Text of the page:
USAF - Occupational Badge - High Altitude Low Opening.svg Military Free Fall Parachutist Badge
Joint Chiefs of Staff seal.svg Joint Chiefs of Staff Identification Badge
USAE Special Operations Joint Task Force Afghanistan SSI 2013-04-30.png Special Operations Joint Task Force – Afghanistan Combat Service Identification Badge
325InfRegtDUI.png 325th Infantry Regiment Distinctive Unit Insignia
ArmyOSB.svg 13 Overseas Service Bars
Defense Distinguished Service Medal
Army Distinguished Service Medal
Bronze oak leaf cluster
Defense Superior Service Medal with one bronze oak leaf cluster
Legion of Merit
"V" device, brass.svgBronze oakleaf-3d.svg Bronze Star Medal with "V" device and oak leaf cluster (1 award for Valor)
Bronze oak leaf cluster
Purple Heart with oak leaf cluster
Bronze oak leaf cluster
Defense Meritorious Service Medal with oak leaf cluster
Meritorious Service Medal
Joint Service Commendation Medal
Bronze oak leaf cluster
Army Commendation Medal with oak leaf cluster
Joint Service Achievement Medal
Army Achievement Medal
Army Presidential Unit Citation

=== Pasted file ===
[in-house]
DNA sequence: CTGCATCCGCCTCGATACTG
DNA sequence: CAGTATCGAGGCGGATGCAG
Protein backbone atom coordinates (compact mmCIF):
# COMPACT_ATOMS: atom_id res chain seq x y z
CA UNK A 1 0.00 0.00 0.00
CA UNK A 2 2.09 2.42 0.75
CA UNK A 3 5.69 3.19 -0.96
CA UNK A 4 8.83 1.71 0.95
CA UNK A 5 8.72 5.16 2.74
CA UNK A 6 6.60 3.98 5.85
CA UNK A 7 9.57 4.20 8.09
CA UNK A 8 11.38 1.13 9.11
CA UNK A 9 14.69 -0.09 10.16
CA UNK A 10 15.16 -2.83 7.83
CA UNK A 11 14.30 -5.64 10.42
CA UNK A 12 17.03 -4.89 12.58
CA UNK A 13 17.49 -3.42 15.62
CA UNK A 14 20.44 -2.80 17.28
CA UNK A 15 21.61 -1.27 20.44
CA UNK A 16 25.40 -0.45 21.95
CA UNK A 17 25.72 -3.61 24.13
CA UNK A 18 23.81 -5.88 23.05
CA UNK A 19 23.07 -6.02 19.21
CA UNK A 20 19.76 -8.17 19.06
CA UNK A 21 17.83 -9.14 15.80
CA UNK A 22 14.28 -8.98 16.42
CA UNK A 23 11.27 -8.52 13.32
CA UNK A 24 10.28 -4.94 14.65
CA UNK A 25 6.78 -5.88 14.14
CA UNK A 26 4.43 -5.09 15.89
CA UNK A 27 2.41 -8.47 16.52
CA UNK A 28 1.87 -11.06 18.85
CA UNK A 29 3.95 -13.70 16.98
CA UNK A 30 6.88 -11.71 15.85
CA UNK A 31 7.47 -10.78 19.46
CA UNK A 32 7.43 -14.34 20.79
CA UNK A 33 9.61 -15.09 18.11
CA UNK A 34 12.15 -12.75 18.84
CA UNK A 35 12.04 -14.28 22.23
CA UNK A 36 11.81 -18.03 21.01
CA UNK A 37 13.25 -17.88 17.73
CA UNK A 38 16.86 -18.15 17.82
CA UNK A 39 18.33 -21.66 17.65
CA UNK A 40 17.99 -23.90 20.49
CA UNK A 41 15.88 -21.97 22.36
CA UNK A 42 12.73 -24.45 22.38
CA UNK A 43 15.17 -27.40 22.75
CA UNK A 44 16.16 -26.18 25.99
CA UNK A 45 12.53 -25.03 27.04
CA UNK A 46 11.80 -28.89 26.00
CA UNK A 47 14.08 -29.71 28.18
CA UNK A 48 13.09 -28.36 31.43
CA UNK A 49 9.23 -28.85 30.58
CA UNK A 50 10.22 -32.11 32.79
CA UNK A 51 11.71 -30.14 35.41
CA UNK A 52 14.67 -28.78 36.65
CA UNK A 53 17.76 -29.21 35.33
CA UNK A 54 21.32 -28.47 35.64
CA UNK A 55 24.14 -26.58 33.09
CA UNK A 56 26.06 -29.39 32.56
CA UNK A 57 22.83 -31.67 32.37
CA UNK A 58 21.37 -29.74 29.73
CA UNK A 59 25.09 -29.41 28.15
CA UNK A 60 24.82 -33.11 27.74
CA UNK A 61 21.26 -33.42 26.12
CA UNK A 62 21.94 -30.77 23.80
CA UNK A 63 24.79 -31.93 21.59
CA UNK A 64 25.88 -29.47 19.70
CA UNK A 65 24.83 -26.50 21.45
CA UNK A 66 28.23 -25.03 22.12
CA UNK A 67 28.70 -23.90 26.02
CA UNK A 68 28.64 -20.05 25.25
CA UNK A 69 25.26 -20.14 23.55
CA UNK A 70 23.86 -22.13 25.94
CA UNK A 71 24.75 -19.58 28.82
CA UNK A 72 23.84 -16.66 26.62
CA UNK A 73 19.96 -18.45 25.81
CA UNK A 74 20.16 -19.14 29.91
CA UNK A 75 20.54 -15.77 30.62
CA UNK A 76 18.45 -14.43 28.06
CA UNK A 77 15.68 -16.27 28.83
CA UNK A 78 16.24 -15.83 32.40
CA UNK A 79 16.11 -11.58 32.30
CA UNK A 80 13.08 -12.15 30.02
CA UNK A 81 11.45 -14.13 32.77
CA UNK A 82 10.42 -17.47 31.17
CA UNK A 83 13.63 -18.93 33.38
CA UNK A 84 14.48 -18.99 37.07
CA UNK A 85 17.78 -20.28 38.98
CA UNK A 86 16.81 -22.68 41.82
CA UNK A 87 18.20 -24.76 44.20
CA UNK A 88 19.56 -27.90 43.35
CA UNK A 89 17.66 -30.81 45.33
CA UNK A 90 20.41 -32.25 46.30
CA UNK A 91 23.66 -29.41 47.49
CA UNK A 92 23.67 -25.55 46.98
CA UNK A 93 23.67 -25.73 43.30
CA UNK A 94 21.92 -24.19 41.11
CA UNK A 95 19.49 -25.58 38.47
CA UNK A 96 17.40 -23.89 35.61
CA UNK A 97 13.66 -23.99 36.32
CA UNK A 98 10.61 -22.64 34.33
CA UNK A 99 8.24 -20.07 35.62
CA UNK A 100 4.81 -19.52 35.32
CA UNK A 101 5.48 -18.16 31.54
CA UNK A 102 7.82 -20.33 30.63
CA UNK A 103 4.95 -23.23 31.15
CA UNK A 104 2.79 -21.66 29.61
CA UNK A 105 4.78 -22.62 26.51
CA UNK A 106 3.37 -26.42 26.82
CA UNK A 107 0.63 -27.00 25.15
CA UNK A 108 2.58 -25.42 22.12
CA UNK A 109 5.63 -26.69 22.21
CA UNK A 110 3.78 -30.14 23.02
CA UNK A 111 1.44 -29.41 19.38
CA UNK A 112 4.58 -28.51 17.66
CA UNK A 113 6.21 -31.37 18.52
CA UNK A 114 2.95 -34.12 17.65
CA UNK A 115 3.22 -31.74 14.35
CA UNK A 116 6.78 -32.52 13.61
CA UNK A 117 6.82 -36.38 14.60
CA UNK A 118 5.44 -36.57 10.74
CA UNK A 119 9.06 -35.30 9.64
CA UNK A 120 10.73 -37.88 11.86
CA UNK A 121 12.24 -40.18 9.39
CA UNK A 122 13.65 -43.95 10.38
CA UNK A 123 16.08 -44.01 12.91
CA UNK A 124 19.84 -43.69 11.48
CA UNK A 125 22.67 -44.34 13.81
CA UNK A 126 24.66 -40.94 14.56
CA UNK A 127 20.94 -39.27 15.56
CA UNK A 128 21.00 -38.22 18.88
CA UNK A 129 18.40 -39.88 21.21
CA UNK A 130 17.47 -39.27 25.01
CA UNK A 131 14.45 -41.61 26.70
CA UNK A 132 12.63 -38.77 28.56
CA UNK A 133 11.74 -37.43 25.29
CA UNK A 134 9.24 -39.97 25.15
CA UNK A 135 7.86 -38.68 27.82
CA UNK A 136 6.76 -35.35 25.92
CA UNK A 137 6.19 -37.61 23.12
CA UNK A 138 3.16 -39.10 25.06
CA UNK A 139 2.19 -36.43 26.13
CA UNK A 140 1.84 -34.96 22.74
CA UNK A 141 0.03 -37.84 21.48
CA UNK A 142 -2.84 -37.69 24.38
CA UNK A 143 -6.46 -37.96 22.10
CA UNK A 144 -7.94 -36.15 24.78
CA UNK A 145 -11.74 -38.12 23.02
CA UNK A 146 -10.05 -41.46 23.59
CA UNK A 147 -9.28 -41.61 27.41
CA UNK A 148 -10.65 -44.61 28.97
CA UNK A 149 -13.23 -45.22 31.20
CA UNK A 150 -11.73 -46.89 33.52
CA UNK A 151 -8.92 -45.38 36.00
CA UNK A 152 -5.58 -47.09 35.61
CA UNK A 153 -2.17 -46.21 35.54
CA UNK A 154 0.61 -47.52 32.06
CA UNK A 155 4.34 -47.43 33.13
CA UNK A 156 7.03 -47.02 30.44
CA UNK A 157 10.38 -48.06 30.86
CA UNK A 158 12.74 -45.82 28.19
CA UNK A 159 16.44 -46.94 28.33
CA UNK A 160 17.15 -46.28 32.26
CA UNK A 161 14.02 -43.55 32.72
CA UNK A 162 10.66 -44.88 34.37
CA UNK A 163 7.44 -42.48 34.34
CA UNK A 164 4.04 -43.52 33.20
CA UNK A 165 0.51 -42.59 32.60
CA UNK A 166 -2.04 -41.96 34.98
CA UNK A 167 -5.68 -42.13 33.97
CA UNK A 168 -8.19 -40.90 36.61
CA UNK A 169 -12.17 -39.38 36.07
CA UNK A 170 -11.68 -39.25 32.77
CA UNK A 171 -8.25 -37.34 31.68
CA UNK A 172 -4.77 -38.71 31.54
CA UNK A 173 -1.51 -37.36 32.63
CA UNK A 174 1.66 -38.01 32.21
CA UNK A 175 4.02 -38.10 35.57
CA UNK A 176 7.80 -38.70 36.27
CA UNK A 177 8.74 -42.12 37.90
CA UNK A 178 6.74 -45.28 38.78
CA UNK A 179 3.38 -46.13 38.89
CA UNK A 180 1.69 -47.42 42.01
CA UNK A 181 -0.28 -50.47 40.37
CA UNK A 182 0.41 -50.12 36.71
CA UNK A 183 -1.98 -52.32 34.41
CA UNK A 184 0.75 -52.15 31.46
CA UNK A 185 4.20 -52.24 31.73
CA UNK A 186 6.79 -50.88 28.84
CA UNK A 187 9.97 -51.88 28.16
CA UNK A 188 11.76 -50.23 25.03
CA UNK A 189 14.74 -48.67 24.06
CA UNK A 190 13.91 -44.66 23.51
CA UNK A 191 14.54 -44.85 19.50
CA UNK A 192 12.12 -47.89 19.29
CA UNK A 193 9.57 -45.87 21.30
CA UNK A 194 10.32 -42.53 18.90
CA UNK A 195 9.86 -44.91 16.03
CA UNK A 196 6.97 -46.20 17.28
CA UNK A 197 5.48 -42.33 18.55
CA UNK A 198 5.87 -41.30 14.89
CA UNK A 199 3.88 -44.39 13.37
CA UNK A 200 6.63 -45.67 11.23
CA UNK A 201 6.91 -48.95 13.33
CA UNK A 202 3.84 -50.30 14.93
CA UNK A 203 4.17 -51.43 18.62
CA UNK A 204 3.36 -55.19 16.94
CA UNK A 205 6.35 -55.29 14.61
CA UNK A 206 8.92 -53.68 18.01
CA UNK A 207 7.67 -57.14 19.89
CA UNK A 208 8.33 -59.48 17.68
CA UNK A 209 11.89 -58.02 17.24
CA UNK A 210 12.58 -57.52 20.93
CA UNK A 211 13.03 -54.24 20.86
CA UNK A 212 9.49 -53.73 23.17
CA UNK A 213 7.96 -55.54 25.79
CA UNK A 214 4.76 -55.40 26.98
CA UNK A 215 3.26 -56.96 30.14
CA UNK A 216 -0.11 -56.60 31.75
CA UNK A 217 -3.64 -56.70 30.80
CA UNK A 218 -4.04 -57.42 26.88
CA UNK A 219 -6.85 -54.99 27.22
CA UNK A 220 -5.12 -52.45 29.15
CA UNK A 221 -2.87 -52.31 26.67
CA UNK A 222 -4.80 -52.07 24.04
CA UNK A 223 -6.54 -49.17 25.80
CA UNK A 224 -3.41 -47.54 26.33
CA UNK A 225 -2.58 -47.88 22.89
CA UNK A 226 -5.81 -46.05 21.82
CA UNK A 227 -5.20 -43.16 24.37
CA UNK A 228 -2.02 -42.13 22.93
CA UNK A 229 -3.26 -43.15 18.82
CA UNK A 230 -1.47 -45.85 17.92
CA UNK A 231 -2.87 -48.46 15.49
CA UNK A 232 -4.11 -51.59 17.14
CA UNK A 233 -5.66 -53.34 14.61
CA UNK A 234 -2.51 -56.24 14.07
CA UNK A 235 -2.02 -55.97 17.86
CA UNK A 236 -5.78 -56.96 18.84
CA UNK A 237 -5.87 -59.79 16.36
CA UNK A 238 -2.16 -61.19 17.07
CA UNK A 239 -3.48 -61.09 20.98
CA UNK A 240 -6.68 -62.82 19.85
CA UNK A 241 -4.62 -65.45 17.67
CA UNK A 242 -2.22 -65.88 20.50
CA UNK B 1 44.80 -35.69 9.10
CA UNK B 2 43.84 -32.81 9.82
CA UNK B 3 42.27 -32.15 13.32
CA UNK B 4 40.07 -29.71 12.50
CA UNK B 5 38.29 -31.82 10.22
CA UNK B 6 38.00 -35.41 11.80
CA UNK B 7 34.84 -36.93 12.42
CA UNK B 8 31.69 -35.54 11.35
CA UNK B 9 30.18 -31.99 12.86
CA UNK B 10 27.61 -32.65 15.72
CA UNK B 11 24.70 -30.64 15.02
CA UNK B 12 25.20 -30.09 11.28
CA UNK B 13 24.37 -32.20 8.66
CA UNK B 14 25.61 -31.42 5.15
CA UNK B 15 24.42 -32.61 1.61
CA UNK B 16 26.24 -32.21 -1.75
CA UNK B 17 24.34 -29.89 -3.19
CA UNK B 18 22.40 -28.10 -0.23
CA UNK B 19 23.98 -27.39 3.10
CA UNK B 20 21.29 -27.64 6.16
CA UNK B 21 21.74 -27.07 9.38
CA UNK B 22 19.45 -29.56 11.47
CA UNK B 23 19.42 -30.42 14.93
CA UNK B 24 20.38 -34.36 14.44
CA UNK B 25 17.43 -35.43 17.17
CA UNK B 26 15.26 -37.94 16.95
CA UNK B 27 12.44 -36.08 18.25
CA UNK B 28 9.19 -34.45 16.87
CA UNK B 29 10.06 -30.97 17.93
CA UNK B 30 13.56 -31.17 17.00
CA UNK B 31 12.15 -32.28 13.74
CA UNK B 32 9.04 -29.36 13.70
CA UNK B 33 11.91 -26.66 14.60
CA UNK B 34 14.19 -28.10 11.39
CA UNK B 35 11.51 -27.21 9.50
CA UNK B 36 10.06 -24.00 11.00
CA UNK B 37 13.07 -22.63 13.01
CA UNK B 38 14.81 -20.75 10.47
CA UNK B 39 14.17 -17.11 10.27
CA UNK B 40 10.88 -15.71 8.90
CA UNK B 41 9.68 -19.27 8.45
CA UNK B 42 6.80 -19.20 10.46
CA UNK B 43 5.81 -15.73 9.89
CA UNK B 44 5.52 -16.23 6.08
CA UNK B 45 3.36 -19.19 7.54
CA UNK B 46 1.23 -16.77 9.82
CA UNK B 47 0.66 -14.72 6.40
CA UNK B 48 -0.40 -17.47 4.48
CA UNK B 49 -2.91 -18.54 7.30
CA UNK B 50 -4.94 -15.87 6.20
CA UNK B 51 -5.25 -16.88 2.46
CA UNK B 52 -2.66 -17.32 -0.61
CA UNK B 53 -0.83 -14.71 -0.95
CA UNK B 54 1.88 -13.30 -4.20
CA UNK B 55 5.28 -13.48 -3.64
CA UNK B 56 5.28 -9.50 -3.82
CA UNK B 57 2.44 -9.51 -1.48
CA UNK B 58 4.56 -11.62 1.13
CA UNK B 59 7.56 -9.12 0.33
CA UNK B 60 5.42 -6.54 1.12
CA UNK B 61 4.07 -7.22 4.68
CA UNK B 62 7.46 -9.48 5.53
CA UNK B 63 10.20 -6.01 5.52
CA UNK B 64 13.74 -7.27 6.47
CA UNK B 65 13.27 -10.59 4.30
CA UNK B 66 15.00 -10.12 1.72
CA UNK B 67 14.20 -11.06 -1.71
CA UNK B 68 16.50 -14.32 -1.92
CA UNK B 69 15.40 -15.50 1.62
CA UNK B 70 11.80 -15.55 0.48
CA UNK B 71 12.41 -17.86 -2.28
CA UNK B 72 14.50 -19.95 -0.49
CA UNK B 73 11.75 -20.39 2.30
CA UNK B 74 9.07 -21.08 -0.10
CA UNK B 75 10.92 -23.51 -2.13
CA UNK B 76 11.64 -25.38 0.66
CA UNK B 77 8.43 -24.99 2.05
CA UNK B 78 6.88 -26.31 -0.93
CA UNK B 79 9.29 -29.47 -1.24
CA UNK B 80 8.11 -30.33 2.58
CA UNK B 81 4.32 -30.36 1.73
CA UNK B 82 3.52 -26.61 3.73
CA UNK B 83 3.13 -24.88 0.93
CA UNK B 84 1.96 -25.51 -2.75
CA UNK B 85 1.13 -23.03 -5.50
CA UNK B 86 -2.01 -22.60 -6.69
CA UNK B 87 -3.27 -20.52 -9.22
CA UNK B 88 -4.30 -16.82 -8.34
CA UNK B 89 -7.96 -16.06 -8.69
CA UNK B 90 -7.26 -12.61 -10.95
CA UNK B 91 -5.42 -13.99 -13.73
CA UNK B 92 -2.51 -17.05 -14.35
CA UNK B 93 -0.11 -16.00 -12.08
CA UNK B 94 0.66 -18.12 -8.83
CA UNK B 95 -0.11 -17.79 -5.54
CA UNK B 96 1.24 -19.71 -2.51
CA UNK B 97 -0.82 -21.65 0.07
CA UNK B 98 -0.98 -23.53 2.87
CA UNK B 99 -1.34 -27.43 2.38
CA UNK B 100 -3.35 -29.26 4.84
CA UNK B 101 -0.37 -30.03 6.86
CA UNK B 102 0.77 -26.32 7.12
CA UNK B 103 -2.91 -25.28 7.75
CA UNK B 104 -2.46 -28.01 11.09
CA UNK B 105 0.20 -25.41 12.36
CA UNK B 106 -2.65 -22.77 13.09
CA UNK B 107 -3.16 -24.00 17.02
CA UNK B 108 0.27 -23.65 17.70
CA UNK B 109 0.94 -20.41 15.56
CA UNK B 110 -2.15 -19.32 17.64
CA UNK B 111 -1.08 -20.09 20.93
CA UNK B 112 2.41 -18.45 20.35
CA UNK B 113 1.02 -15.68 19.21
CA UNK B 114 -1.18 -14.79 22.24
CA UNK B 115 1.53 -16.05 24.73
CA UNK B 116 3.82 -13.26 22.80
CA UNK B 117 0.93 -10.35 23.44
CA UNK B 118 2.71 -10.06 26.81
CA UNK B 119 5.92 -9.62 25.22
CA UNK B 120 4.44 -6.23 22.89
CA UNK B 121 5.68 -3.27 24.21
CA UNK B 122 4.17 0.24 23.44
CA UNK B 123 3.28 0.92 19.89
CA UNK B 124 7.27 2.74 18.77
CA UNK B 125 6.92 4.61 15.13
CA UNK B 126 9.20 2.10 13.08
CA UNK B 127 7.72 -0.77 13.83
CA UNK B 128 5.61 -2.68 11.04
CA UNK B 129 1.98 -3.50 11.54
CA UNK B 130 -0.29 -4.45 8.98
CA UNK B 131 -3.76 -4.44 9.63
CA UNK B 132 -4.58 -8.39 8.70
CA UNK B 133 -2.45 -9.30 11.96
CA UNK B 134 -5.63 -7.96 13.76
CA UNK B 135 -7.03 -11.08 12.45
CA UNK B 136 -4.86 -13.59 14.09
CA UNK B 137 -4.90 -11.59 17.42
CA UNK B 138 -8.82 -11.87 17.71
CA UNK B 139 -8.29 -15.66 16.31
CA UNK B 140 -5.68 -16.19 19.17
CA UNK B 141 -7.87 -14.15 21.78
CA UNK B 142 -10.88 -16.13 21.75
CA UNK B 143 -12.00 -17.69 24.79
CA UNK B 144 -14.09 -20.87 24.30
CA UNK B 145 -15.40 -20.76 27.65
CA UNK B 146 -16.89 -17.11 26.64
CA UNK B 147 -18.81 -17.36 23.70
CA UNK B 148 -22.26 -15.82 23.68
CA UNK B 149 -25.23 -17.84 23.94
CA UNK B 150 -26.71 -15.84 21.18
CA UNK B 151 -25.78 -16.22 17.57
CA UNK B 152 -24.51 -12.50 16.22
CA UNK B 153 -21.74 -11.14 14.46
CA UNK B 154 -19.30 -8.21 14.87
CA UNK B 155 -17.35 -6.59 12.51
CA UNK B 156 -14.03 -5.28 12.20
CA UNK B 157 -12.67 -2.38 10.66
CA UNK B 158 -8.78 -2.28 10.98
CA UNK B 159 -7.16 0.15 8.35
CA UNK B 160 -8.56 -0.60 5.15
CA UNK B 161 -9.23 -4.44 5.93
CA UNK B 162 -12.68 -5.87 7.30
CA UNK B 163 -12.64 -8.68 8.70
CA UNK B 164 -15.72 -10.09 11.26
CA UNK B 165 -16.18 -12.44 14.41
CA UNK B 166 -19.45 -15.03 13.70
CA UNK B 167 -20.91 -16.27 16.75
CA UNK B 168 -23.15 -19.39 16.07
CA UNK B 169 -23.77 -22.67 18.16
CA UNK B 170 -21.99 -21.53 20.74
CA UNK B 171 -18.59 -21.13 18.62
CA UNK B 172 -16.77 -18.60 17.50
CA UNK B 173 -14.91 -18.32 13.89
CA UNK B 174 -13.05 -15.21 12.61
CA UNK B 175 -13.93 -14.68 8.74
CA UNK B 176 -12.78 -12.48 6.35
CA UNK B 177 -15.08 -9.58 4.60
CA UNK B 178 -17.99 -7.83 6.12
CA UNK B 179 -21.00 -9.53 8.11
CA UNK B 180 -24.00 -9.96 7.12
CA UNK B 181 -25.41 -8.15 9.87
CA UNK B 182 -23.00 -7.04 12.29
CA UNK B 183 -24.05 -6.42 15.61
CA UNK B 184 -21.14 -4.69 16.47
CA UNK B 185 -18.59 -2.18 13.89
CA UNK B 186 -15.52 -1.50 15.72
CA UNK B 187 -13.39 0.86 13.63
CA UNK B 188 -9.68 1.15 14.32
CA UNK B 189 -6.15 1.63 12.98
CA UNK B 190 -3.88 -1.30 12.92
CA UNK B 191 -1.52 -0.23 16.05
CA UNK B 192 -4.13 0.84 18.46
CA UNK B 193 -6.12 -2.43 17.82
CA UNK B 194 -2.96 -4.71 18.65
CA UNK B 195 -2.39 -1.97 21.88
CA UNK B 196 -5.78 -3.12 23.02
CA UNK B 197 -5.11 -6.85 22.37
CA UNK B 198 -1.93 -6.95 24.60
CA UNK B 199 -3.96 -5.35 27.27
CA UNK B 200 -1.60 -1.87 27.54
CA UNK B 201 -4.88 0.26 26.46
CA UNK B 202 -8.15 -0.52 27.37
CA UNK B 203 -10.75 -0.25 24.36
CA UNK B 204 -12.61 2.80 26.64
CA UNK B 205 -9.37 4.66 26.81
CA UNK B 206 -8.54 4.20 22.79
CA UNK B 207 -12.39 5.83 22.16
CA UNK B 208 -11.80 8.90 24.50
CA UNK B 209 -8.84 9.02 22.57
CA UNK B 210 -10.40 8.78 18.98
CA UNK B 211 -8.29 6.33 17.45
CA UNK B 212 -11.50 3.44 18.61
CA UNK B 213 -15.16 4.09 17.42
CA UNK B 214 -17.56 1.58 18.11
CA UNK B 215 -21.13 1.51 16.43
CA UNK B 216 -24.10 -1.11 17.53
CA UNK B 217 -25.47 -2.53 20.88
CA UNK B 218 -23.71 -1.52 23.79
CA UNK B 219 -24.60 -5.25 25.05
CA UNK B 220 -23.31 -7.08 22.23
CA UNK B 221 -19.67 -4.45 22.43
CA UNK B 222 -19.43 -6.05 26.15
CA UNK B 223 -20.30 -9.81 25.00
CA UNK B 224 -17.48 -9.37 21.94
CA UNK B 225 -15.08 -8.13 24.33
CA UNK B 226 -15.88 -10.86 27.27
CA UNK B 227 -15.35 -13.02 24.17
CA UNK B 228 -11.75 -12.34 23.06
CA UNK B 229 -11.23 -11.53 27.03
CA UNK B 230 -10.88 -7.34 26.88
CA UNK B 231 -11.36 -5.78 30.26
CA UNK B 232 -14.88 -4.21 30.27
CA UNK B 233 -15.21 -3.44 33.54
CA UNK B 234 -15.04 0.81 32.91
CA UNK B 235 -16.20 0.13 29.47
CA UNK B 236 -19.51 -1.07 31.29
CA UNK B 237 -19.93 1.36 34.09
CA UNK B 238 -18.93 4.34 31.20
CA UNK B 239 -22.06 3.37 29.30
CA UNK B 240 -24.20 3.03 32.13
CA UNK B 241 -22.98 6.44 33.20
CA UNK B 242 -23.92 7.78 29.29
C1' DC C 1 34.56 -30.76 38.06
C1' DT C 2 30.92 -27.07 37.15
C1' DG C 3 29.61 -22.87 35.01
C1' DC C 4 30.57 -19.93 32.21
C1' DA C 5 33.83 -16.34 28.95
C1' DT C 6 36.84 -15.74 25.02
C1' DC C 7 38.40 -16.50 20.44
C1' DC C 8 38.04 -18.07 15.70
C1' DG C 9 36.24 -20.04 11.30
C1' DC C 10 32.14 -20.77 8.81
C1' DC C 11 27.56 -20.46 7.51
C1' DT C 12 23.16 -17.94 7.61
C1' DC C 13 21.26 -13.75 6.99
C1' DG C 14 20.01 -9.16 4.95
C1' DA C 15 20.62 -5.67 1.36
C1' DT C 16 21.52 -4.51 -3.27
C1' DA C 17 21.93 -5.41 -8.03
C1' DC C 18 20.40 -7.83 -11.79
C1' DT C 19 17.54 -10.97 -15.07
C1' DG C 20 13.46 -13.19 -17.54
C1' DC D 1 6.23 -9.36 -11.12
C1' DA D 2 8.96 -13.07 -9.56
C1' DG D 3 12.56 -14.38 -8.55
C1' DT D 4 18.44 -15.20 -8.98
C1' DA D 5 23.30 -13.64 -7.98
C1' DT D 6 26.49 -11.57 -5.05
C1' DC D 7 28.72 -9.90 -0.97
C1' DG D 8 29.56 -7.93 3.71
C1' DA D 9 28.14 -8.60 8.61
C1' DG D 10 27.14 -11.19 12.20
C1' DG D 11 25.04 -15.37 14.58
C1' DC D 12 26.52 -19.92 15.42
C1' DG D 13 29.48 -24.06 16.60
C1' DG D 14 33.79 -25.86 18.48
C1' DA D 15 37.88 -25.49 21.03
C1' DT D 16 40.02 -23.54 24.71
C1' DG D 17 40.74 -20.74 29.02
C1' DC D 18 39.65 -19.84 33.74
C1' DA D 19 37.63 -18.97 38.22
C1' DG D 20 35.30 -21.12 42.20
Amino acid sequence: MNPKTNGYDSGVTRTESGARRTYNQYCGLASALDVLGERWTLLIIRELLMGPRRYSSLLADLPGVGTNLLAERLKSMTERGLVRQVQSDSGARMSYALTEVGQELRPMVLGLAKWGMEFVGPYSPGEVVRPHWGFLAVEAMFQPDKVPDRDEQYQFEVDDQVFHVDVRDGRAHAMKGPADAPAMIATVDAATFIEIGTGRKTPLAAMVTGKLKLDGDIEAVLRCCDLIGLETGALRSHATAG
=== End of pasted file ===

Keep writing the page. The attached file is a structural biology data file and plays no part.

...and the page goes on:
Valorous Unit Award
Army Superior Unit Award ribbon.svg Army Superior Unit Award
Bronze star
National Defense Service Medal with one bronze service star
Armed Forces Expeditionary Medal
Bronze star
Afghanistan Campaign Medal (with campaign star)
Bronze-service-star-3d-vector.svgBronze-service-star-3d-vector.svgBronze-service-star-3d-vector.svg Iraq Campaign Medal (with three campaign stars)
Global War on Terrorism Expeditionary Medal
Global War on Terrorism Service Medal
Korea Defense Service Medal
Army Service Ribbon
Award numeral 2.svg Army Overseas Service Ribbon with bronze award numeral 2
NATO Medal for service with ISAF


  1. ^ "Leadership in the Current Operating Environment: JSOC Commander Lt. Gen. Austin Miller – Modern War Institute". Retrieved October 22, 2018.
  2. ^ "Miller Takes Over NATO, U.S. Commands in Afghanistan". September 2, 2018. Retrieved 2018-09-03.
  3. ^ "Register of Graduates and Former Cadets, United States Military Academy". October 22, 1989. Retrieved October 22, 2018 – via Google Books.
  4. ^ Gal Perl Finkel, A NEW STRATEGY AGAINST ISIS, The Jerusalem Post, March 7, 2017.
  5. ^ "Biographical Data Book, Class 2010-2, 25 Jan – 5 Mar 2010, National Defense University". Archived from the original on 2020-08-06. Retrieved August 5, 2020.